The Belgian government agreed to rein in wage growth and reduce social security contributions for employers to restore competitiveness as it raised a tax on investment income for the second time to cut the budget deficit.
Salary increases will be limited to inflation adjustments for the next two years and employers will get a 400 million-euro ($512 million) annual reduction in labor costs, Belgian Prime Minister Elio Di Rupo told reporters in Brussels today. It took his six-party coalition more than a month to complete budget talks, cutting the deficit to 2.15 percent of gross domestic product next year from an estimated 2.8 percent in 2012.
Toughening the Competition Act, designed 16 years ago to keep labor costs from rising faster than those in neighboring countries, and making changes to the consumer price index basket should help Belgium preserve an automatic link between wages and inflation and gradually restore competitiveness at the same time. Belgian labor costs should rise 1.6 percentage points slower than those in neighboring countries in the next two years, according to government estimates.
“It will take six years of wage moderation and additional tax reductions to eliminate Belgium’s wage handicap completely,” Economy Minister Johan Vande Lanotte said today. “It’s better to do this gradually. We’ve seen in the nineties there’s always a backlash when you do it too abruptly.”
Belgian labor costs have outpaced those in Germany, France and the Netherlands by 5.2 percent since 1996, according to government estimates. Labor unions say employment subsidies should also be taken into account, reducing the gap to 3.4 percent.
An amended version of the 1996 Competition Act will force employers and labor unions to reduce that gap further during their biennial national wage negotiations in 2015 and 2017, while safeguarding indexation. In return, the government pledged to lower social security contributions by an additional 0.5 percent twice, which is more than the 0.3 percent cut that will take effect in April 2013.
“Since mid-2010, Belgian labor costs per unit of output have risen 2.5 percentage points faster than the average increase in our neighboring countries,” Johan Van Gompel, an economist at KBC Bank NV in Brussels, wrote in a note last week. “The main reasons are slower productivity growth and relatively steeper inflation that was passed through via automatic wage indexation.”
Changes to the index basket, such as using scanning data from supermarket counters and taking into account discounts during the sales season to better reflect actual purchasing trends, should slow labor cost increases by 0.4 percentage points in the coming years, according to government estimates.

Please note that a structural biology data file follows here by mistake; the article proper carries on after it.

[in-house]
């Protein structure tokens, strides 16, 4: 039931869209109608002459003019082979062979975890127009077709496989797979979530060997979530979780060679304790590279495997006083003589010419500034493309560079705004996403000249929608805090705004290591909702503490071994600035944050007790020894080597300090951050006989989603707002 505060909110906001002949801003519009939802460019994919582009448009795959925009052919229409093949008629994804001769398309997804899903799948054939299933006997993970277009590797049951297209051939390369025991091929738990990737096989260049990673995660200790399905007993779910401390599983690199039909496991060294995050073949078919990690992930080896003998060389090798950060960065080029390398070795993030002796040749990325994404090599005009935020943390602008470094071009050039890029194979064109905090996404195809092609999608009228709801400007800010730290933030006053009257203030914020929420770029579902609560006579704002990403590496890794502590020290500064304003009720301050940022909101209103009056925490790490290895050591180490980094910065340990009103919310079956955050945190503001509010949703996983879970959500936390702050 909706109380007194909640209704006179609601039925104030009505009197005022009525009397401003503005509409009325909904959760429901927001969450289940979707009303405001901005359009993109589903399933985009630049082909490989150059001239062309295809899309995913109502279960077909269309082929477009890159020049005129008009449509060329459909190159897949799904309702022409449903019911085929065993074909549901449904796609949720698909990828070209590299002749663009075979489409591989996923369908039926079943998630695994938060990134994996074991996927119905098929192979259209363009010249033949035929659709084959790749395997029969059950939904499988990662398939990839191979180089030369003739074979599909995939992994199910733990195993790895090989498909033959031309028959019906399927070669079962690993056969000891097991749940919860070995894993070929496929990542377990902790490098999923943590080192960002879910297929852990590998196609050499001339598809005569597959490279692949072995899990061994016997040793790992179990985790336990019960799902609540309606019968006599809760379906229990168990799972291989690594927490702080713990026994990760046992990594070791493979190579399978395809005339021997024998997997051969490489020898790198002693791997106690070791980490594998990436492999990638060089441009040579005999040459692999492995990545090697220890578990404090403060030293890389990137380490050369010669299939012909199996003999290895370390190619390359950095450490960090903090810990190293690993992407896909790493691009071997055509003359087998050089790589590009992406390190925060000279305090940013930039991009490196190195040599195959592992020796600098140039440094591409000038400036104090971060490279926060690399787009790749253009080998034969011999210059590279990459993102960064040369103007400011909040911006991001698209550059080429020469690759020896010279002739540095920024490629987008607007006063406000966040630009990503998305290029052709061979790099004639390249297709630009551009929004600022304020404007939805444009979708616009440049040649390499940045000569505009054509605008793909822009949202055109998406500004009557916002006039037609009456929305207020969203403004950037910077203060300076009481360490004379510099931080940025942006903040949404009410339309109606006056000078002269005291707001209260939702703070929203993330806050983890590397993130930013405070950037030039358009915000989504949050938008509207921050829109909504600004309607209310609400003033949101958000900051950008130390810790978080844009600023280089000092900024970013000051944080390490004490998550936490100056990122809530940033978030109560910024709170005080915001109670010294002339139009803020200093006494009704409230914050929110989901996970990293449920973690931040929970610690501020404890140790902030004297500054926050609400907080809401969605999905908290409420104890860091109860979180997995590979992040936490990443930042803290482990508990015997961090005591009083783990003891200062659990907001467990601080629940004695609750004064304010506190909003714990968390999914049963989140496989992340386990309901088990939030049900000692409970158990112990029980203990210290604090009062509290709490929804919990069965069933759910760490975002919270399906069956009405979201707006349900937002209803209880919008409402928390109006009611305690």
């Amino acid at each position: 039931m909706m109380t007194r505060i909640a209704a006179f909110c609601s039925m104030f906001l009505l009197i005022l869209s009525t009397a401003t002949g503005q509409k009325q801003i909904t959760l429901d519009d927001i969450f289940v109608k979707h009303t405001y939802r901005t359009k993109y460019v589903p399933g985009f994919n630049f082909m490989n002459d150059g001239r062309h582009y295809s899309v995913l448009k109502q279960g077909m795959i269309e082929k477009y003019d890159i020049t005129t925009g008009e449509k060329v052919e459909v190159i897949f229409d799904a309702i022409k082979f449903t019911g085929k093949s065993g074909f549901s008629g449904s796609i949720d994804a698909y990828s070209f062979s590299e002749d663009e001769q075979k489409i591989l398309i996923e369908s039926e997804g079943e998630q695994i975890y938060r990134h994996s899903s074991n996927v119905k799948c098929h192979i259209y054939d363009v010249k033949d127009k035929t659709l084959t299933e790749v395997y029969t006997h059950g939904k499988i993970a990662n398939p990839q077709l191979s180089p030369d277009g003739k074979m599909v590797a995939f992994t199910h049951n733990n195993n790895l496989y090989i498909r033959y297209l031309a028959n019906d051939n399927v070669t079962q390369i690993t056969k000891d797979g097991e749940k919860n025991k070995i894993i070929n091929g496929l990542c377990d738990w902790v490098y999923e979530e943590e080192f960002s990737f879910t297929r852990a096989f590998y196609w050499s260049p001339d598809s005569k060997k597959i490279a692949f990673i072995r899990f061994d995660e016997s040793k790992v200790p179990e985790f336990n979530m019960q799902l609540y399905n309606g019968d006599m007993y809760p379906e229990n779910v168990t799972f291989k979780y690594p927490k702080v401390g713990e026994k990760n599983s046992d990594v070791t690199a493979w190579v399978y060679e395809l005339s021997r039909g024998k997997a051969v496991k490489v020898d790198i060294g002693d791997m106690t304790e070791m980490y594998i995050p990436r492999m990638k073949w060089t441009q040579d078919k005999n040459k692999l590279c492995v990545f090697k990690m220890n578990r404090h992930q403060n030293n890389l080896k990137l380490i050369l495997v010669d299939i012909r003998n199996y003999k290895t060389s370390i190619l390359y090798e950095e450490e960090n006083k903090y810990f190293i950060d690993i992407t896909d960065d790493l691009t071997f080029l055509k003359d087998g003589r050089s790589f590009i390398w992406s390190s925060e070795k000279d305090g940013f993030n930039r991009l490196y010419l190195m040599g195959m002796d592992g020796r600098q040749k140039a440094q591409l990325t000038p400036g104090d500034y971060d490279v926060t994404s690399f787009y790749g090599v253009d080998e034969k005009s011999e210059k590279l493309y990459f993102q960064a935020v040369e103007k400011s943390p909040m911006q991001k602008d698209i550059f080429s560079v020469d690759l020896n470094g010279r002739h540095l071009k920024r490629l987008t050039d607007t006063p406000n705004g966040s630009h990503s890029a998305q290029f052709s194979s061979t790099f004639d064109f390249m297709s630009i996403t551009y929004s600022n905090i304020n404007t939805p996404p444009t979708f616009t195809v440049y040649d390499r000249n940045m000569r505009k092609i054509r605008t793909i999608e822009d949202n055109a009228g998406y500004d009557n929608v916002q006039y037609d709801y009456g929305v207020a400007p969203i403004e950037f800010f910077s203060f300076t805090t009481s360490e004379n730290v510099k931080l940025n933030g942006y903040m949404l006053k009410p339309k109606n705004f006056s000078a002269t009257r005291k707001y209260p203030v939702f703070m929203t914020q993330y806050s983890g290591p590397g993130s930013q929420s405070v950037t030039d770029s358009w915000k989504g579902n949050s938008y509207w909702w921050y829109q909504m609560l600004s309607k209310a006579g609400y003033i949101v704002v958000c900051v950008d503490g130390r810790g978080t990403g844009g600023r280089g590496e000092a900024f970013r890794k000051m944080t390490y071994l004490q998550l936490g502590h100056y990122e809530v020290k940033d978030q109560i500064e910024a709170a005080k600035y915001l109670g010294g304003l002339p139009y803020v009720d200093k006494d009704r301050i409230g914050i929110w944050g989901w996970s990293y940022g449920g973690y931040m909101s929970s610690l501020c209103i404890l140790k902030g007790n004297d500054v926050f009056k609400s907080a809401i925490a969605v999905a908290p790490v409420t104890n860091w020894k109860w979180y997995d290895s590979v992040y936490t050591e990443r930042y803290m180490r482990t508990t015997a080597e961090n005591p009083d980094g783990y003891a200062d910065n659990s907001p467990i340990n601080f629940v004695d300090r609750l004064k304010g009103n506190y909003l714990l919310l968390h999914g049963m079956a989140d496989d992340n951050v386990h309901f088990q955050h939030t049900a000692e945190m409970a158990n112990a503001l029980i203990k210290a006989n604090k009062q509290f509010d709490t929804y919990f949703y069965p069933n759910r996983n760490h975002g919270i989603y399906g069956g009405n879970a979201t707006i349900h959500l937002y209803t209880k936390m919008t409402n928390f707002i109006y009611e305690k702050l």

“Belgium is a wealthy country, with very rich citizens and a highly indebted government,” said Finance Minister Steven Vanackere. “So Belgians should be happy when the government takes measures to curb inflation.”
The Belgian federal government’s 2013 budget includes 1.38 billion euros of spending cuts, more than half of which from a slowdown in welfare expenditure, and 2.08 billion euros of additional revenue when taking into account the reduction in labor costs for employers.
Tax dodgers will get a final chance next year to declare previously unreported income at a penalty rate of 15 percent and repatriate their capital at a 35 percent levy, which should bring in an additional 513 million euros next year.
Di Rupo’s government also agreed to tax investment income at 25 percent, one year after the rate was raised to 21 percent from 15 percent. The measure should generate 361 million euros of extra revenue next year, Vanackere said. Capital gains made by investment companies will be taxed for the first time, at a 0.4 percent rate, bringing in an estimated 98 million euros.
The tax on premiums for individual life insurance contracts will rise to 2 percent from 1.1 percent, which should generate almost 140 million euros of additional revenue. A bank levy should bring in an extra 50 million euros, according to Budget Minister Olivier Chastel.
Investors have rewarded Belgium for sticking to its deficit targets since it took the country a record 541 days to form a government after the June 2010 elections. Risk-adjusted returns show Belgian government bonds gained 2.98 percent this year, the best performance in the euro region after Irish bonds.
The country sold 10-year bonds at a record low yield of 2.418 percent last month and bondholders now have to pay less to protect Belgian government debt against non-payment than to insure French bonds, according to credit-default swap prices compiled by Bloomberg.
The gap between credit-default swaps on Belgium and France is now a negative 3 basis points, compared with a record 156 basis points in November 2011. Moody’s Investors Service cut France’s credit rating to Aa1 from Aaa yesterday. Belgium’s rated two steps lower at Aa3 by Moody’s.
Credit-default swaps pay the buyer face value if a borrower fails to meet its obligations, less the value of the defaulted debt. A basis point equals $1,000 annually on a contract protecting $10 million of debt.
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